almost totally dependent on one another to achieve anything. A Sim alone trying

to beef up their cooking skill by reading a book will be reading that book for

an eternity without gaining any smarts, but 10 Sims in one place reading cookbooks

causes Skill Points to accumulate much more quickly. The same is true with earning

money; groups of Sims doing the same thing at the same time make more cash.

The game goes so far as to actually financially penalize a Sim – depending on

the size of their lot – for not having the prescribed number of roommates, as

if sharing costs and companionship could not be incentive enough.

The main appeal of The Sims Online is the other players you will encounter

in your wanderings and travails. They are, essentially, what makes or breaks

this game – principally because there is so little else to it. Although your

Sims have animated interactions that players can initiate, the majority of communication

in The Sims Online is via typed messages which appear in word balloons

over Sims’ heads. Since your Sim, in large part, has no need of your services,

you will probably spend more time chatting with other players than anything

else. The game even possesses its own versions of e-mail and Instant Messaging

to make the flow of dialogue even easier. Communication is definitely the best

realized feature in the game.

The game’s worst quality is its stunning monotony. Even the houses of other

players you will visit have an eerie Levittown-like

redundancy. Since a player can earn money simply by enticing other players to

congregate on their property, and because all the other players truly want to

do is earn money, the object of the game is reduced to building – not a “house”

in which your Sim will live, but a labor camp in which other Sims will come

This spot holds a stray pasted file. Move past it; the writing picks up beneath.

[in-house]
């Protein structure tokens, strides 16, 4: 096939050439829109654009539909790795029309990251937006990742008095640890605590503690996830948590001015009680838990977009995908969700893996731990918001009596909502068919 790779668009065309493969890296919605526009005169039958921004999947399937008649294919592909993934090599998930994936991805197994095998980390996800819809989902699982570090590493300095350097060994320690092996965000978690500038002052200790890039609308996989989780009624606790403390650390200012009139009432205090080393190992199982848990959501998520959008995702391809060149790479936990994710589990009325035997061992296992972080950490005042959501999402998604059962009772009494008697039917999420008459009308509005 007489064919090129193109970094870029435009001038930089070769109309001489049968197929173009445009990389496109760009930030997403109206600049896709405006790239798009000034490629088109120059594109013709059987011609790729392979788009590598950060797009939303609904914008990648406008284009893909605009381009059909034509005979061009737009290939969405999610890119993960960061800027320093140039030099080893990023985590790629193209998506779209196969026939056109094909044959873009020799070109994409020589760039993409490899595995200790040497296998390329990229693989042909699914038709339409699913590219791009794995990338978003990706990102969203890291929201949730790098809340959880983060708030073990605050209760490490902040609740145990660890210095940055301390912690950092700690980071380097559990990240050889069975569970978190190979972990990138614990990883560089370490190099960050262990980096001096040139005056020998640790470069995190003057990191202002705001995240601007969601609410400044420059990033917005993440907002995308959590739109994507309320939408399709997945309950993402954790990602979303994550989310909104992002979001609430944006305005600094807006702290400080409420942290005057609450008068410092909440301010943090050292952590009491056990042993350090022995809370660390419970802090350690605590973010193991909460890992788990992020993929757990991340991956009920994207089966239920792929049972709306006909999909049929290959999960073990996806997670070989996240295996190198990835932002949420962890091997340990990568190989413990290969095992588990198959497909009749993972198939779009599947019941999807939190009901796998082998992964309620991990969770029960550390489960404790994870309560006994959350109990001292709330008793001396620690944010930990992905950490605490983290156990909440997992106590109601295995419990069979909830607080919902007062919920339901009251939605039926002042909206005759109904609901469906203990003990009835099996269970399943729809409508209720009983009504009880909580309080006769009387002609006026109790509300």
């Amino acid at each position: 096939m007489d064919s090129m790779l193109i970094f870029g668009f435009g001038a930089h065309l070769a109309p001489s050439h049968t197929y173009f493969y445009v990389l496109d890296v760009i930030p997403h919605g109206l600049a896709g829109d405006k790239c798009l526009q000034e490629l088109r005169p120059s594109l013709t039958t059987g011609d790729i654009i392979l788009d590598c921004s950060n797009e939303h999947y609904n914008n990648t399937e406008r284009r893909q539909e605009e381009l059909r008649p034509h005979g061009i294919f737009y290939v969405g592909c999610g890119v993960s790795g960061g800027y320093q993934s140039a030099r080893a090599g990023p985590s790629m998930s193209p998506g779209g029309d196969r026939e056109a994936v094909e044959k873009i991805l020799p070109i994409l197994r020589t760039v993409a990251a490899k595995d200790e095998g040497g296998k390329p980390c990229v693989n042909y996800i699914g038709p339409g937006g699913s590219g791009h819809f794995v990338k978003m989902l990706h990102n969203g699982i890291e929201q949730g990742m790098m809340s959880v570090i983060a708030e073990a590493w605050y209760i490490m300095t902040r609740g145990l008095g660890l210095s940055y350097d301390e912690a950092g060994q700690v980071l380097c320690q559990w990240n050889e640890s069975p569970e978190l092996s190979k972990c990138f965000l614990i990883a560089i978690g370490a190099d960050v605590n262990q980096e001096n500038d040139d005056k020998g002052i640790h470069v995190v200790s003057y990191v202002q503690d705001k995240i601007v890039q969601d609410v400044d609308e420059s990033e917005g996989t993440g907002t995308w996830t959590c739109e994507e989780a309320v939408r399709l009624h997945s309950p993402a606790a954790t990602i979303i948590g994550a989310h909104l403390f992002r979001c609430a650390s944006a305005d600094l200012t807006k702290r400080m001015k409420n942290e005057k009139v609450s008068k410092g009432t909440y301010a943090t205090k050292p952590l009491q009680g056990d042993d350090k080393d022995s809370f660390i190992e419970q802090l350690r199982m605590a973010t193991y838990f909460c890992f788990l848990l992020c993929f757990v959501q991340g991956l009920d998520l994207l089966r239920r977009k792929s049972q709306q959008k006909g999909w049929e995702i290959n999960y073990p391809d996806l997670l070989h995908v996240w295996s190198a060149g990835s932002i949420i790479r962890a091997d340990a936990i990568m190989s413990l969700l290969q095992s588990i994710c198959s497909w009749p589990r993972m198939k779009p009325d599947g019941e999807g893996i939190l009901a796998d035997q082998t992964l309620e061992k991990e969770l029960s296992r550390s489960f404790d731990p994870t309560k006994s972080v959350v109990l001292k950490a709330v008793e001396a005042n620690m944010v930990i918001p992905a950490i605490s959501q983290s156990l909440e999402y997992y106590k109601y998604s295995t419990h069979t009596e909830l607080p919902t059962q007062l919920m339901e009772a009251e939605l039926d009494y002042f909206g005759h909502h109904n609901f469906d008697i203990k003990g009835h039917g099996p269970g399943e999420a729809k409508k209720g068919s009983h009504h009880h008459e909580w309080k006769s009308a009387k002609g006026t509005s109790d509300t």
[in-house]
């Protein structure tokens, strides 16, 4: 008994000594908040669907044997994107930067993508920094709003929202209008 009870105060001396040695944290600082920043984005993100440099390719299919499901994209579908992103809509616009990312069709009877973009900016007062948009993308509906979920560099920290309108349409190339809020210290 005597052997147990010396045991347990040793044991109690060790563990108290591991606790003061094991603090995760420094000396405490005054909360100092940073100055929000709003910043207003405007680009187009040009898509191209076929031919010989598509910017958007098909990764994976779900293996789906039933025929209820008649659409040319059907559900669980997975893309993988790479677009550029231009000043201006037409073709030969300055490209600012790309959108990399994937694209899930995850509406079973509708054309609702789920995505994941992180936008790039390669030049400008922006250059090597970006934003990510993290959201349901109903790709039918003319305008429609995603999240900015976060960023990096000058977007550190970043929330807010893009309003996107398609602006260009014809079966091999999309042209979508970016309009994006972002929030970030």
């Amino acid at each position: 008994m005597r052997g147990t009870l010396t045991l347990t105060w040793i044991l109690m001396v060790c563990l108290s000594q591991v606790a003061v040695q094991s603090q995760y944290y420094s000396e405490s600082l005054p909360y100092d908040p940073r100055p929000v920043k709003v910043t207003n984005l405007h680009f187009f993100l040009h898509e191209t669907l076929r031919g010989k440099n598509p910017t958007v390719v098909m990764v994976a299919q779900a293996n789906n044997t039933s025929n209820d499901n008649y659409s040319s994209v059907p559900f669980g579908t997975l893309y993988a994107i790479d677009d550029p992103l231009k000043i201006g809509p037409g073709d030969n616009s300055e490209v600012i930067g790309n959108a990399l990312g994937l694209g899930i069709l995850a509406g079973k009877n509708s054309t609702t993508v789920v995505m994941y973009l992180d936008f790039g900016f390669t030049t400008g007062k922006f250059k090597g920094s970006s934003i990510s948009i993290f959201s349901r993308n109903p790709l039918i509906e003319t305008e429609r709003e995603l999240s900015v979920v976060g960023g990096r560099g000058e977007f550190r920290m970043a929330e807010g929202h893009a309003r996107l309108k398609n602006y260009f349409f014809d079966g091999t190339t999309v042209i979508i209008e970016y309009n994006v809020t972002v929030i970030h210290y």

to earn money. Providing beds, showers, food and a pool table persuades your

guests to stay longer and spend more of the money they are earning, owing their

souls to the company store, so to speak, and never truly needing a place of

their own. The result is a “city” in which nearly every house is a sweatshop

because, as Martha Stewart knows, sweatshops make money.

Speaking of which, you’ll have to pay an ongoing subscription of about 10 bucks

a month to continue your life as a servant. While that’s a bit cheaper than

most MMORPG’s, it isn’t really worth what you get here.

The Sims Online is far too dependent on players providing the fun,

and that’s not a good thing. While the end result may be the most creative and

innovative online chat room available, it does not make for a riveting game

or one that is worthy of the great gaps of time required to play. Lack of graphical

improvements, cheap tricks to get players to throng together and the uninvolving

nature of the game in general make it difficult to recommend without reaping

a flood of negative karma.


Excellent use of Instant Messaging & e-mail
A good chatroom
Not a good game
Non-interactive work/skill objects
Lack of fun incentives
Come to my house! No, MINE!